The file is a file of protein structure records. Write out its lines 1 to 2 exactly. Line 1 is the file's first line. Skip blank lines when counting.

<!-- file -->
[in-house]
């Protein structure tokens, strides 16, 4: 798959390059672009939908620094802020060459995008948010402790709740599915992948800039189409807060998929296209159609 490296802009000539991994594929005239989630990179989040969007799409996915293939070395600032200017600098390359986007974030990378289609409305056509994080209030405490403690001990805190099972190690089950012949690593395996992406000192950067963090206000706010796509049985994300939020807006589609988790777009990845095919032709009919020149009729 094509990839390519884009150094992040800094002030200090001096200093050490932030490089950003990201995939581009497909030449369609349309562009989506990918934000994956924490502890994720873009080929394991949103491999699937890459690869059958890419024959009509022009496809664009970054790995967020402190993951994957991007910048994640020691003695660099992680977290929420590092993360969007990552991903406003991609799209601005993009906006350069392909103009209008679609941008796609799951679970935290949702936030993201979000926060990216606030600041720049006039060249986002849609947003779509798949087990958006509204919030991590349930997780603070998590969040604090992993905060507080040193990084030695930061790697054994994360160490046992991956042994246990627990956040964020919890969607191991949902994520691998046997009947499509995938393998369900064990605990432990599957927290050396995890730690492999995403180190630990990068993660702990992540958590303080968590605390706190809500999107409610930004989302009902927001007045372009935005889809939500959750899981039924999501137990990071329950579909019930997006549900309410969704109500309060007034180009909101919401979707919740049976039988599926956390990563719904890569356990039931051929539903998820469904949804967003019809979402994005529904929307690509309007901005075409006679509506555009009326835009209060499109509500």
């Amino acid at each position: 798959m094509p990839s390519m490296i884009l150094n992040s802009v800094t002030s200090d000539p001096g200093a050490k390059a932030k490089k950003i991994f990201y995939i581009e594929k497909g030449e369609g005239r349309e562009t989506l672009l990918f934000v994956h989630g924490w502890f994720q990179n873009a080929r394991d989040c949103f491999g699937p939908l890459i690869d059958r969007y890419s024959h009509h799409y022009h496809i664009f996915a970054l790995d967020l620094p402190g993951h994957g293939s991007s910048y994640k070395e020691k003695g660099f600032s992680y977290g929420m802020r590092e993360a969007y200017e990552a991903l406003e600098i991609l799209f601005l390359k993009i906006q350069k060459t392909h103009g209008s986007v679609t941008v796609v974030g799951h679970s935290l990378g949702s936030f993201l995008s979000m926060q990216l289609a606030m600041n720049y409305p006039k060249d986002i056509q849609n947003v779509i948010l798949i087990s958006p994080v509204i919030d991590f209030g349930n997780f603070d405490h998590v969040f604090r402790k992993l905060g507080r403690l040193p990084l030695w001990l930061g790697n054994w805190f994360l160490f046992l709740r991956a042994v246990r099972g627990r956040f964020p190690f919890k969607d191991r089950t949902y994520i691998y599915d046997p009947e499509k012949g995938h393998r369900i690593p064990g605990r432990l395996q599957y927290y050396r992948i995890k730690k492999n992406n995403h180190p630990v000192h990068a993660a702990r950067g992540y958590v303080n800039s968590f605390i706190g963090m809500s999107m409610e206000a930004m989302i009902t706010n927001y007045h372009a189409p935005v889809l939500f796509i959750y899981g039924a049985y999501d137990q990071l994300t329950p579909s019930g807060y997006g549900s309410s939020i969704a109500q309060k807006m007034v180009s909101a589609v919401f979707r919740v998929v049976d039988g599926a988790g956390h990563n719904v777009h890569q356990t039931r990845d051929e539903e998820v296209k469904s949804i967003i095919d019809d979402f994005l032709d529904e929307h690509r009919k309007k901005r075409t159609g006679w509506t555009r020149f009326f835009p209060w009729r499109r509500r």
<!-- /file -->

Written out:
[in-house]
């Protein structure tokens, strides 16, 4: 798959390059672009939908620094802020060459995008948010402790709740599915992948800039189409807060998929296209159609 490296802009000539991994594929005239989630990179989040969007799409996915293939070395600032200017600098390359986007974030990378289609409305056509994080209030405490403690001990805190099972190690089950012949690593395996992406000192950067963090206000706010796509049985994300939020807006589609988790777009990845095919032709009919020149009729 094509990839390519884009150094992040800094002030200090001096200093050490932030490089950003990201995939581009497909030449369609349309562009989506990918934000994956924490502890994720873009080929394991949103491999699937890459690869059958890419024959009509022009496809664009970054790995967020402190993951994957991007910048994640020691003695660099992680977290929420590092993360969007990552991903406003991609799209601005993009906006350069392909103009209008679609941008796609799951679970935290949702936030993201979000926060990216606030600041720049006039060249986002849609947003779509798949087990958006509204919030991590349930997780603070998590969040604090992993905060507080040193990084030695930061790697054994994360160490046992991956042994246990627990956040964020919890969607191991949902994520691998046997009947499509995938393998369900064990605990432990599957927290050396995890730690492999995403180190630990990068993660702990992540958590303080968590605390706190809500999107409610930004989302009902927001007045372009935005889809939500959750899981039924999501137990990071329950579909019930997006549900309410969704109500309060007034180009909101919401979707919740049976039988599926956390990563719904890569356990039931051929539903998820469904949804967003019809979402994005529904929307690509309007901005075409006679509506555009009326835009209060499109509500």